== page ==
Over one-third of the world's population, already struggling to keep up with the demand for fresh water, could quench their thirst if salty seawater could be filtered by a cheap process called reverse osmosis, according to a new study.
The Yale University study has argued that seawater desalination should play an important role in helping combat worldwide fresh water shortages and provides insight into how desalination technology can be made more affordable and energy efficient.
Reverse osmosis - forcing seawater through a membrane that filters out the salt - is the leading method for seawater desalination in the world today. For years, scientists have focused on increasing the membrane's water flux using novel materials, such as carbon nanotubes, to reduce the amount of energy required to push water through it.
Now, Menachem Elimelech, a professor of chemical and environmental engineering at Yale and lead author of the study, and William Phillip, now at the University of Notre Dame, demonstrated that reverse osmosis requires a minimum amount of energy that cannot be overcome, and that current technology is already starting to approach that limit.
Instead of higher water flux membranes, Elimelech and Phillip suggested that the real gains in efficiency could be made during the pre- and post-treatment stages of desalination.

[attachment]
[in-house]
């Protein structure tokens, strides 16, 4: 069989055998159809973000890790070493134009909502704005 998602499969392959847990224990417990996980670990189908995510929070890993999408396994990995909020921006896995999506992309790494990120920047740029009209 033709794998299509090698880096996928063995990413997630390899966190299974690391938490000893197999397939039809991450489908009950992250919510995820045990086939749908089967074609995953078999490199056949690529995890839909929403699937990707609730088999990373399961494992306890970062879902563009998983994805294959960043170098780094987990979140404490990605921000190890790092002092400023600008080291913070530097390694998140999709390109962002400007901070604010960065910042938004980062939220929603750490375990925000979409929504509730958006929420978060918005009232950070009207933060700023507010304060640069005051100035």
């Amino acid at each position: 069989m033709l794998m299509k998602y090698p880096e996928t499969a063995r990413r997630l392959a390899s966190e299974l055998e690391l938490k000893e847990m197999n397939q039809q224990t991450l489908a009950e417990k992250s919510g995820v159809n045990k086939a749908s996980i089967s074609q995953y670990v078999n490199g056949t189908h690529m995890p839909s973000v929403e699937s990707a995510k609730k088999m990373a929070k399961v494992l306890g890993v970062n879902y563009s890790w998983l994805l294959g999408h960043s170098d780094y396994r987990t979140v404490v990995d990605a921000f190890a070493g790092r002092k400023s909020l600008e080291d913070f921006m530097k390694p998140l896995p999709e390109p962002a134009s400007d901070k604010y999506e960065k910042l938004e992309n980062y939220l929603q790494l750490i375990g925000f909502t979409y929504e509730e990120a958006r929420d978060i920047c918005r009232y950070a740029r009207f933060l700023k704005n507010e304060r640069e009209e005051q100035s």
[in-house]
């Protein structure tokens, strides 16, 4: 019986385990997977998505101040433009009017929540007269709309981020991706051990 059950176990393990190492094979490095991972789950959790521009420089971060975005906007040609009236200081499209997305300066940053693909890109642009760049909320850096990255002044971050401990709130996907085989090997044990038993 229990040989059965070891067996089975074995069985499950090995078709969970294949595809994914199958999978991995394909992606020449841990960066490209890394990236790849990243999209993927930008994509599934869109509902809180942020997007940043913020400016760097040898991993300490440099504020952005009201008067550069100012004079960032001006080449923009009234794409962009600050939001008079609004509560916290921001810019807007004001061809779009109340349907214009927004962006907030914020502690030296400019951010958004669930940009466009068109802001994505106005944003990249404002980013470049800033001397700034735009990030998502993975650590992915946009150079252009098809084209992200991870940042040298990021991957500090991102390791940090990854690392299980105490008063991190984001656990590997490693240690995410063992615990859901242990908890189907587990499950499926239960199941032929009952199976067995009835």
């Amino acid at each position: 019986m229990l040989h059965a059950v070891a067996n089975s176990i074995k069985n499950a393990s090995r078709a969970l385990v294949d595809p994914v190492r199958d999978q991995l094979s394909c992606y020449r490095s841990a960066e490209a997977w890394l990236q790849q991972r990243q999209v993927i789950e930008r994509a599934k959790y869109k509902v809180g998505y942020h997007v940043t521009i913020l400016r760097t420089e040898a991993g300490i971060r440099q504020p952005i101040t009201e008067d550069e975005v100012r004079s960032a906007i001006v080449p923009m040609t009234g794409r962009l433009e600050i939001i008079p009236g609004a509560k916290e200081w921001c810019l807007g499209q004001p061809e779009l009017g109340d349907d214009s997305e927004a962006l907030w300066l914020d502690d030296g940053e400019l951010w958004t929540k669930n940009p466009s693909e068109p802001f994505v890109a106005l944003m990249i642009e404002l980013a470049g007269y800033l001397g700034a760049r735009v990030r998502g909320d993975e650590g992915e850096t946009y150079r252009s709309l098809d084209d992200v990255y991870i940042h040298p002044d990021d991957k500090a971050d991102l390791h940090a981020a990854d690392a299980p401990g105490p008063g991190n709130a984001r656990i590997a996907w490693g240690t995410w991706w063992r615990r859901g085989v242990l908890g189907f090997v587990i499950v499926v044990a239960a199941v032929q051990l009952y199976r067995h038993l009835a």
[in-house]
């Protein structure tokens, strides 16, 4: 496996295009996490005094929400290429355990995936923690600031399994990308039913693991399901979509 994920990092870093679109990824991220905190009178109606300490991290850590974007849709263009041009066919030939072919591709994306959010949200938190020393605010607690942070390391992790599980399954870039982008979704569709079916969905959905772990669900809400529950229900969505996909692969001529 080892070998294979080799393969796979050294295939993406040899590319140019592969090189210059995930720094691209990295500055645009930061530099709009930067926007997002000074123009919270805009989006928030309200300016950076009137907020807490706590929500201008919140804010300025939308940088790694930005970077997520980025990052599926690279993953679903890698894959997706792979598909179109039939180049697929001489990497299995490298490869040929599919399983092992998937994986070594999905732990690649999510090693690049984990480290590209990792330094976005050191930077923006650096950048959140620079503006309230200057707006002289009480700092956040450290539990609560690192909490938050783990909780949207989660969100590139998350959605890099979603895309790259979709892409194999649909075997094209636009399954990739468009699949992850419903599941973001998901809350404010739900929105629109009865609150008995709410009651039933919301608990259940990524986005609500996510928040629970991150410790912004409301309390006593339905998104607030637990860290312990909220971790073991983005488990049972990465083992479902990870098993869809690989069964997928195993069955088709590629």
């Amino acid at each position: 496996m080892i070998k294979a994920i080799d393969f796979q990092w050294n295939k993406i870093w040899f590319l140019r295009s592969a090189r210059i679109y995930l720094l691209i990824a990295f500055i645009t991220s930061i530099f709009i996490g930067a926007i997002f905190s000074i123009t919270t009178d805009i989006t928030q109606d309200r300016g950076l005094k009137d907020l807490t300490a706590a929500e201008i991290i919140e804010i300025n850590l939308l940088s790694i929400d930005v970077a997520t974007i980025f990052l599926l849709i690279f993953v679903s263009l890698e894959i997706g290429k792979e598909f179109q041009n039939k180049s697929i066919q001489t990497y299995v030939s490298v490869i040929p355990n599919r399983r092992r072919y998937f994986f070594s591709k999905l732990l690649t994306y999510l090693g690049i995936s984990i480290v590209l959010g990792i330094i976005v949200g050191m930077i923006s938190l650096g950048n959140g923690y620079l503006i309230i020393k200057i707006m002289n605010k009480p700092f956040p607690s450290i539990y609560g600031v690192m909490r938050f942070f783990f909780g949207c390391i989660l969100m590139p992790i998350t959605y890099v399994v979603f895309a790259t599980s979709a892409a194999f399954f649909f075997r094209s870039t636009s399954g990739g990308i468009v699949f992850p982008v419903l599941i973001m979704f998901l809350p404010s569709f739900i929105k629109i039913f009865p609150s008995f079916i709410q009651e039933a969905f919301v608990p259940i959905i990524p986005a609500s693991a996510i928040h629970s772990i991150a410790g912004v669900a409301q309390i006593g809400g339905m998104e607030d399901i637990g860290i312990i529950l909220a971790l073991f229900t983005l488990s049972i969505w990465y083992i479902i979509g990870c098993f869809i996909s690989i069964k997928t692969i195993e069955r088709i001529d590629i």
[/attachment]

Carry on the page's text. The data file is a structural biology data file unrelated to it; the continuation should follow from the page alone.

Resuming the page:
Seawater contains naturally occurring organic and particulate matter that must be filtered out before it passes through the membrane that removes the salt. Chemical agents are added to the water to clean it and help coagulate this matter for easier removal during a pre-treatment stage. But if a membrane didn't build up organic matter on its surface, most if not all pre-treatment could be avoided, according to the scientist's findings.
In addition, Elimelech and Phillip calculate that a membrane capable of filtering out boron and chloride would result in substantial energy and cost savings.
Elimelech cautions that desalination should only be considered a last resort in the effort to provide fresh water to the world's population and suggested that long-term research is needed to determine the impact of seawater desalination on the aquatic environment, but believes that desalination has a major role to play now and in the future.
"All of this will require new materials and new chemistry, but we believe this is where we should focus our efforts going forward," said Elimelech.
The study has been published in the journal Science.